What Is the Minimum Burial Depth When Running Sanitary Lines Under a Building Slab?

Recently on the ASPE Connect Open Forum, Andrew Saggese, a Mechanical Engineer with Emtec Consulting Engineers in Ronkonkoma, New York, said that he gets conflicting information from plumbing contractors about the minimum pipe cover when calculating inverts under building slabs for sanitary PVC. To make matters worse, the codes are not exactly clear on this issue. Both the 2015 International Plumbing Code (IPC) Section 306.3: Backfilling and the 2012 Uniform Plumbing Code (UPC) UPC Section 314.4: Excavations call for the minimum backfill above the top of the piping to be 12 inches. However, the commentary for the 2018 IPC has the following statement concerning minimum ground cover for piping:

“It is not the intent of this section to require that all piping be buried with at least 12 inches (305 mm) of cover. Sections 305.4 and 305.4.1 indicate the required burial depths for some types of piping systems. Piping in trenches under a slab-on-ground building need not be buried any more than what is necessary to provide for a full thickness of the concrete slab above.”

Andrew wondered how other ASPE members typically calculate their inverts inside buildings. As usual, our experts had a lot to say.

Get Familiar with the ASTM Standard

Our experts strongly recommend reading and understanding ASTM D2321, which is the standard for installing thermoplastic piping below grade but provides information applicable to many materials. Most manufacturers reference this standard as it provides detailed information for designers and installers regarding burial depth as well as details for minimum trench width.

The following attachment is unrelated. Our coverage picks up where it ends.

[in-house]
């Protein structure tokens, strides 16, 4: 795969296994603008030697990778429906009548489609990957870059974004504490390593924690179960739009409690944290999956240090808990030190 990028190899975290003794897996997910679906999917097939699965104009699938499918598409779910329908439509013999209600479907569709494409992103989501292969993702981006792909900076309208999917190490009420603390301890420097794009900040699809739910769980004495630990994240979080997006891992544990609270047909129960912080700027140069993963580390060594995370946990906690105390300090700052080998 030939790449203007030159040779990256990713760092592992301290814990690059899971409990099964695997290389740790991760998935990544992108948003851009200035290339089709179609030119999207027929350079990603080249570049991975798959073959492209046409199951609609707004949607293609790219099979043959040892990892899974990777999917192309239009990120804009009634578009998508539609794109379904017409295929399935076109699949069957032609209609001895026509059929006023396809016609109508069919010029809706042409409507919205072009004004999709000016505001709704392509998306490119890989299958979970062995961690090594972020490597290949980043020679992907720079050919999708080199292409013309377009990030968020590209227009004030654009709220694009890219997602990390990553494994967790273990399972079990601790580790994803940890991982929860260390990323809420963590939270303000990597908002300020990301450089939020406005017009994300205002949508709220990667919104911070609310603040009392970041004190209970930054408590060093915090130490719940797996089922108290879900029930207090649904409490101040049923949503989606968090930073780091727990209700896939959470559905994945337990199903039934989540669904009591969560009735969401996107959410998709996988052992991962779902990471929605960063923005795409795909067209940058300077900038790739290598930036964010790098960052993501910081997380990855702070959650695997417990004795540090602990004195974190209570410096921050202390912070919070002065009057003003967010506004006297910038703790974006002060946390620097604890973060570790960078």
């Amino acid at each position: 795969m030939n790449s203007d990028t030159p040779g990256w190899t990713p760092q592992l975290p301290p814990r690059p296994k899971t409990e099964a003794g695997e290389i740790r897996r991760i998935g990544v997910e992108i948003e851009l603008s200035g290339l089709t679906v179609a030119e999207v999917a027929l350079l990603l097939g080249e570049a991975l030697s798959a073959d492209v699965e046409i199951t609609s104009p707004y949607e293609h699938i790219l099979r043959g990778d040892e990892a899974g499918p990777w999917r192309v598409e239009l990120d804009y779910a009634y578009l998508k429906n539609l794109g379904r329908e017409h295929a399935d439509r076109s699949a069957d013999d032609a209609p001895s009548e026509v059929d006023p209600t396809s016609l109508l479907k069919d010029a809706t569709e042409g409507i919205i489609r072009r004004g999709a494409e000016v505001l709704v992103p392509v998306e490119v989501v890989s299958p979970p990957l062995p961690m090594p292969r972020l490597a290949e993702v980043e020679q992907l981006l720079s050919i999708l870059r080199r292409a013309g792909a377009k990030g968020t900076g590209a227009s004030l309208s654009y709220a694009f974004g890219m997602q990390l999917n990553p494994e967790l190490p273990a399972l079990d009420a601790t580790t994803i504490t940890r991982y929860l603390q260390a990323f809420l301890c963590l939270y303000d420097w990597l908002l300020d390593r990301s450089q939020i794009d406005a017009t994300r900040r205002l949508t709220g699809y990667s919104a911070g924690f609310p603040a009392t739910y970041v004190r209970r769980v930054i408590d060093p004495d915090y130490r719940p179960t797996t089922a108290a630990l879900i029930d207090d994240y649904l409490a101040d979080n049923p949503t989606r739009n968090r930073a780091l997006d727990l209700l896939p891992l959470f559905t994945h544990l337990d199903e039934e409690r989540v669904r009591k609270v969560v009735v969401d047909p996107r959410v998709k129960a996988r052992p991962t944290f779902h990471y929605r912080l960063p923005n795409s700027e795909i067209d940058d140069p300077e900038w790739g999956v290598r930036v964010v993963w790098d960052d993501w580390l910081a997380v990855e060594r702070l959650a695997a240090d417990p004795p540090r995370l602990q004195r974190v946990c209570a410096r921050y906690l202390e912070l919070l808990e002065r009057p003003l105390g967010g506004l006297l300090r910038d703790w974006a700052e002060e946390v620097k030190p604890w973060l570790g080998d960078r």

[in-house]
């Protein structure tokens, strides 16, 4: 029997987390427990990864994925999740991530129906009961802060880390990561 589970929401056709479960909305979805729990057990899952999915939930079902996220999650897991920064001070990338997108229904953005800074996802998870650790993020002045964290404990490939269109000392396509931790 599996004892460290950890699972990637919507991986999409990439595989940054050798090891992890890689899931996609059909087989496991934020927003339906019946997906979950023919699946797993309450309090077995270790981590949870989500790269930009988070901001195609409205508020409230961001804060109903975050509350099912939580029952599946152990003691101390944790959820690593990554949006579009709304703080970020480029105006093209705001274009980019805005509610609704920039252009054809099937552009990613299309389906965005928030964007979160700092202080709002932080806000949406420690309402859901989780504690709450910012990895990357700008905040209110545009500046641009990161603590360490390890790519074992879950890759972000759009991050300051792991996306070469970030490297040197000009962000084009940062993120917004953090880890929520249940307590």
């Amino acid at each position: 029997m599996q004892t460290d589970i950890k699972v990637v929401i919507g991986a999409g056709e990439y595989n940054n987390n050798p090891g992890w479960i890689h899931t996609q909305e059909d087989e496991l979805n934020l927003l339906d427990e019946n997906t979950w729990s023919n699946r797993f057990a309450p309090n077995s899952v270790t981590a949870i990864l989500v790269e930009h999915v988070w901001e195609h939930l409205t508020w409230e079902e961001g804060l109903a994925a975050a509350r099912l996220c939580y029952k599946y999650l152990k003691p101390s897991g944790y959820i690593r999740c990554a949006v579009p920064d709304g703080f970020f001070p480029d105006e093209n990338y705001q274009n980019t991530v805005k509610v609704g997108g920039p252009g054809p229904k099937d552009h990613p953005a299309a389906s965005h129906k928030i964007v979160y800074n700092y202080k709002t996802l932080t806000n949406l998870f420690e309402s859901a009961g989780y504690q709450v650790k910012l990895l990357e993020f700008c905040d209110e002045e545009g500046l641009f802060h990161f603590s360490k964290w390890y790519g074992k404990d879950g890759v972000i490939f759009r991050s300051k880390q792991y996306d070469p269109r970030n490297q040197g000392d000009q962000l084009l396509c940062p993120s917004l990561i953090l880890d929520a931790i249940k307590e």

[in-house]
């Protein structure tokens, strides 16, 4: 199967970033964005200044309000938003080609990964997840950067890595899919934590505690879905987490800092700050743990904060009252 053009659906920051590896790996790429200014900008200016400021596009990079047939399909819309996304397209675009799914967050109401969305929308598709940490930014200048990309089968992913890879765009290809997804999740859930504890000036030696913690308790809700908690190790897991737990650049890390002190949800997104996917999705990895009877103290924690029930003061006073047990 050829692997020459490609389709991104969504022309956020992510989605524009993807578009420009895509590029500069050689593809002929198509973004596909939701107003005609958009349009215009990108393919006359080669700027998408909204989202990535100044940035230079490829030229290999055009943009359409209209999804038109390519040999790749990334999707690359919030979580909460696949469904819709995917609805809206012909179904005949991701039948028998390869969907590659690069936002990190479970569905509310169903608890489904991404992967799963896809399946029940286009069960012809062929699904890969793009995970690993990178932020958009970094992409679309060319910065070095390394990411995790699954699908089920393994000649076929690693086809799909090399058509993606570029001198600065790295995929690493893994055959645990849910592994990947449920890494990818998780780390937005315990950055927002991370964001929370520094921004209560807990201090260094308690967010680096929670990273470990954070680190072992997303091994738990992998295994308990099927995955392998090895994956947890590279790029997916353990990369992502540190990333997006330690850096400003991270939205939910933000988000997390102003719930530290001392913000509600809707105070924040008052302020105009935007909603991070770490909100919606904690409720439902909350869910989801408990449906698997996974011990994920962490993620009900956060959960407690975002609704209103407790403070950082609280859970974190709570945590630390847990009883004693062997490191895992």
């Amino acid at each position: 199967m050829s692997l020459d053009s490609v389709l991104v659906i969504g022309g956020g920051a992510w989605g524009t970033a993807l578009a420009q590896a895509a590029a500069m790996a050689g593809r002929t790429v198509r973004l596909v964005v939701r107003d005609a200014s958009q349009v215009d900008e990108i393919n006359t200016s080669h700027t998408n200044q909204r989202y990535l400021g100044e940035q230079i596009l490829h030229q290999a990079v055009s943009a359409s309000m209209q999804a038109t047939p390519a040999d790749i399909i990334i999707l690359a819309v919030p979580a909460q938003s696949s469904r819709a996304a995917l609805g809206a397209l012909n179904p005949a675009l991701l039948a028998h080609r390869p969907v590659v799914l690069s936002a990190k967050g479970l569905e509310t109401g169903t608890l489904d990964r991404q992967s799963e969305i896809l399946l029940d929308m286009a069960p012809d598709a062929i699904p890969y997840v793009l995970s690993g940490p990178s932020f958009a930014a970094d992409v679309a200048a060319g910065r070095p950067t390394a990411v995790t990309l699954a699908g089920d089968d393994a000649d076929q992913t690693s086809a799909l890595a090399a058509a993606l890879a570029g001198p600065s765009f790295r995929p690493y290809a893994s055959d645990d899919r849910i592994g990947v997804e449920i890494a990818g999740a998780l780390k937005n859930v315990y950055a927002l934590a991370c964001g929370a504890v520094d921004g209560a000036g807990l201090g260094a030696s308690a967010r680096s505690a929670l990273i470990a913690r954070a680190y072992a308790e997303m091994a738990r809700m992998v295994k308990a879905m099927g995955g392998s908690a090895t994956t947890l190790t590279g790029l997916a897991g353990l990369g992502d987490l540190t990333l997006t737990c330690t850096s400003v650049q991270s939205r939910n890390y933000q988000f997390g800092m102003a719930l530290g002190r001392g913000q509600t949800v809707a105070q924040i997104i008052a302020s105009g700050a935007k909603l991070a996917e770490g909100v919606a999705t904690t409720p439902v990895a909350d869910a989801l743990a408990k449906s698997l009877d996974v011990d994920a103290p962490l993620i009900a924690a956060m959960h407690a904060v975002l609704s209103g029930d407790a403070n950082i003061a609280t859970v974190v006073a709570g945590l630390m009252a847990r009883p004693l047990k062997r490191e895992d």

If the trenches will have traffic such as construction equipment crossing over or along them, the standard requires the minimum cover over the pipe to be 3 feet. If a hydraulic compactor will be used, the minimum cover is required to be 4 feet before the hydraulic compactor can be used. Thermoplastic piping materials obtain their strength from the compaction of the fill around the pipe; however, the standard leaves it up to the design professional to specify if compaction testing is required.

Make Sure the Contractor Follows the Approved Documents

While the contractor may want to run the line as shallow as possible to save excavation and backfill costs, you need to state the depth requirement clearly in the specifications and ensure that they are followed to avoid potential failure and liability.

Other Advice

If you have a nominal 6-inch concrete slab on top of 6 inches of crushed stone, you should start the invert 1 foot, 6 inches below the slab. This allows the plumbing contractor enough depth to bury the pipe in the rough grade and out of the way of nominal traffic to spread the crushed stone.

Review the structural drawings for variations in the concrete slab thickness at the edges and at columns and grade beams. Don’t forget to look at the depth of the grade beams under which the pipes pass. Provide 4 to 6 inches of clearance to the top of any column footings or grade beam footings that are encountered. The structural engineer should be consulted if the depth of the structure needs to be adjusted.

Finally, avoid direct contact between the concrete slab and the piping materials, as the pipe will move due to expansion and contraction at a different rate and frequency than the concrete slab.

Can You Help?

The following recent discussion posts need input. Click on one of the following if you can offer some expert advice.

  1. If you’ve specified or have knowledge of 0.8-gpf water closets on a project, what has been the owner’s experiencing regarding the drainline performance?
  2. Does anyone have a code reference that states the required distance of the natural gas vent from the IPR from an ignition source?
  3. Should we provide a separate slab to cover underground water tanks at the basement level?

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